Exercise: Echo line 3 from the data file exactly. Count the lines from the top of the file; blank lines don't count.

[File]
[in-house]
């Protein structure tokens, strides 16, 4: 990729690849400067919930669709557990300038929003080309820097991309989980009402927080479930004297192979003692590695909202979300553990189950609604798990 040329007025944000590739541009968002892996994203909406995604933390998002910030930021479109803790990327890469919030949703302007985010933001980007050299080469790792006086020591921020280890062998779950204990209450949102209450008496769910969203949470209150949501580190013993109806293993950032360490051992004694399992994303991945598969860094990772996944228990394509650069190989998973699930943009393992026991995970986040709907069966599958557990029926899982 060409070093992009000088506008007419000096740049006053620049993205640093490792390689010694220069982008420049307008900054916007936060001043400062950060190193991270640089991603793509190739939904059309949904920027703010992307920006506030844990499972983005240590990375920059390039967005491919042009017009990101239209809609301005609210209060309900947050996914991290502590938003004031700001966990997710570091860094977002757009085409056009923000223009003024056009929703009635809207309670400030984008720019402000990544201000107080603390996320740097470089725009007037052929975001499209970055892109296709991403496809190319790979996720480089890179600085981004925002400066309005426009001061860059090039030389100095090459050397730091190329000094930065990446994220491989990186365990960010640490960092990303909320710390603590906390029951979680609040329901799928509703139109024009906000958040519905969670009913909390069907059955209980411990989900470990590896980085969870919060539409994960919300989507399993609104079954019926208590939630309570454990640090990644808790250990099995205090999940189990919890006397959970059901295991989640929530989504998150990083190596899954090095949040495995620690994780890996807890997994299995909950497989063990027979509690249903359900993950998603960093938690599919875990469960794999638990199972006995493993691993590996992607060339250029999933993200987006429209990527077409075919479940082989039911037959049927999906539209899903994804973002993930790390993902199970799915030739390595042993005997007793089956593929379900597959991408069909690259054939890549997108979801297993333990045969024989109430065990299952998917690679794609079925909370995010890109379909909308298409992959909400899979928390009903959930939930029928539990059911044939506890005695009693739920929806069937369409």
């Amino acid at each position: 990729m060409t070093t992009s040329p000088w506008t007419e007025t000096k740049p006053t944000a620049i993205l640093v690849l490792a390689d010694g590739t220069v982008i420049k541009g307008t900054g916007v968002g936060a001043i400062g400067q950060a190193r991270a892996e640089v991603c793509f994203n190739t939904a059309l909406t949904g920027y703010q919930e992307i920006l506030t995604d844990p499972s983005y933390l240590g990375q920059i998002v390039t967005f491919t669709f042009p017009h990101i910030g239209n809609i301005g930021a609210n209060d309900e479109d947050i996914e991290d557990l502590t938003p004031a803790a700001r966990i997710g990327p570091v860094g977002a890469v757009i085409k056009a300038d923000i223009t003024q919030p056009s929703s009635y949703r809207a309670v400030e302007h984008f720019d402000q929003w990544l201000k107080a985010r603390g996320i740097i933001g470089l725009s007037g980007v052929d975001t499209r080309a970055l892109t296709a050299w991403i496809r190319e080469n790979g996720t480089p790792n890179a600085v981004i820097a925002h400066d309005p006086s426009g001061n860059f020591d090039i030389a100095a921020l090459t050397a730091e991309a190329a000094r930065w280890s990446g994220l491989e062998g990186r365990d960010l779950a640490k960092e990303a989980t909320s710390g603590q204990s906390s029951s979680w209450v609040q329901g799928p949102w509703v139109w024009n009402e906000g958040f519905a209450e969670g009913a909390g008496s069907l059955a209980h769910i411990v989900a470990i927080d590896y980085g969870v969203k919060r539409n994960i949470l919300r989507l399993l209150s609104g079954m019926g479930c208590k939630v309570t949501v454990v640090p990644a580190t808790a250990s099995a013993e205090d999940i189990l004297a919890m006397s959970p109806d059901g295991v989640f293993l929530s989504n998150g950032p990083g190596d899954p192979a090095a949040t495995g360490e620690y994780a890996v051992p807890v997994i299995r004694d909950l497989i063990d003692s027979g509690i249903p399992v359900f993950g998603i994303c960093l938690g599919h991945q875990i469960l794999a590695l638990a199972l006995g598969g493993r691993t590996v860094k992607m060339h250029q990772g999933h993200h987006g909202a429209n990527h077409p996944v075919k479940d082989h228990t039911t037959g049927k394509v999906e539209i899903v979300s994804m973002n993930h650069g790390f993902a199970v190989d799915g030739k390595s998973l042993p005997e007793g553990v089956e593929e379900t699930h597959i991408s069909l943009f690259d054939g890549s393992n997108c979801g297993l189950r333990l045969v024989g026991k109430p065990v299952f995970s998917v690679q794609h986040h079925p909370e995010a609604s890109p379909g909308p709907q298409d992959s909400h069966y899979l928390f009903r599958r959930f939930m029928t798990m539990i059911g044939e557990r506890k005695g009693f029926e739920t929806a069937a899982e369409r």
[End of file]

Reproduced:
């Amino acid at each position: 990729m060409t070093t992009s040329p000088w506008t007419e007025t000096k740049p006053t944000a620049i993205l640093v690849l490792a390689d010694g590739t220069v982008i420049k541009g307008t900054g916007v968002g936060a001043i400062g400067q950060a190193r991270a892996e640089v991603c793509f994203n190739t939904a059309l909406t949904g920027y703010q919930e992307i920006l506030t995604d844990p499972s983005y933390l240590g990375q920059i998002v390039t967005f491919t669709f042009p017009h990101i910030g239209n809609i301005g930021a609210n209060d309900e479109d947050i996914e991290d557990l502590t938003p004031a803790a700001r966990i997710g990327p570091v860094g977002a890469v757009i085409k056009a300038d923000i223009t003024q919030p056009s929703s009635y949703r809207a309670v400030e302007h984008f720019d402000q929003w990544l201000k107080a985010r603390g996320i740097i933001g470089l725009s007037g980007v052929d975001t499209r080309a970055l892109t296709a050299w991403i496809r190319e080469n790979g996720t480089p790792n890179a600085v981004i820097a925002h400066d309005p006086s426009g001061n860059f020591d090039i030389a100095a921020l090459t050397a730091e991309a190329a000094r930065w280890s990446g994220l491989e062998g990186r365990d960010l779950a640490k960092e990303a989980t909320s710390g603590q204990s906390s029951s979680w209450v609040q329901g799928p949102w509703v139109w024009n009402e906000g958040f519905a209450e969670g009913a909390g008496s069907l059955a209980h769910i411990v989900a470990i927080d590896y980085g969870v969203k919060r539409n994960i949470l919300r989507l399993l209150s609104g079954m019926g479930c208590k939630v309570t949501v454990v640090p990644a580190t808790a250990s099995a013993e205090d999940i189990l004297a919890m006397s959970p109806d059901g295991v989640f293993l929530s989504n998150g950032p990083g190596d899954p192979a090095a949040t495995g360490e620690y994780a890996v051992p807890v997994i299995r004694d909950l497989i063990d003692s027979g509690i249903p399992v359900f993950g998603i994303c960093l938690g599919h991945q875990i469960l794999a590695l638990a199972l006995g598969g493993r691993t590996v860094k992607m060339h250029q990772g999933h993200h987006g909202a429209n990527h077409p996944v075919k479940d082989h228990t039911t037959g049927k394509v999906e539209i899903v979300s994804m973002n993930h650069g790390f993902a199970v190989d799915g030739k390595s998973l042993p005997e007793g553990v089956e593929e379900t699930h597959i991408s069909l943009f690259d054939g890549s393992n997108c979801g297993l189950r333990l045969v024989g026991k109430p065990v299952f995970s998917v690679q794609h986040h079925p909370e995010a609604s890109p379909g909308p709907q298409d992959s909400h069966y899979l928390f009903r599958r959930f939930m029928t798990m539990i059911g044939e557990r506890k005695g009693f029926e739920t929806a069937a899982e369409r």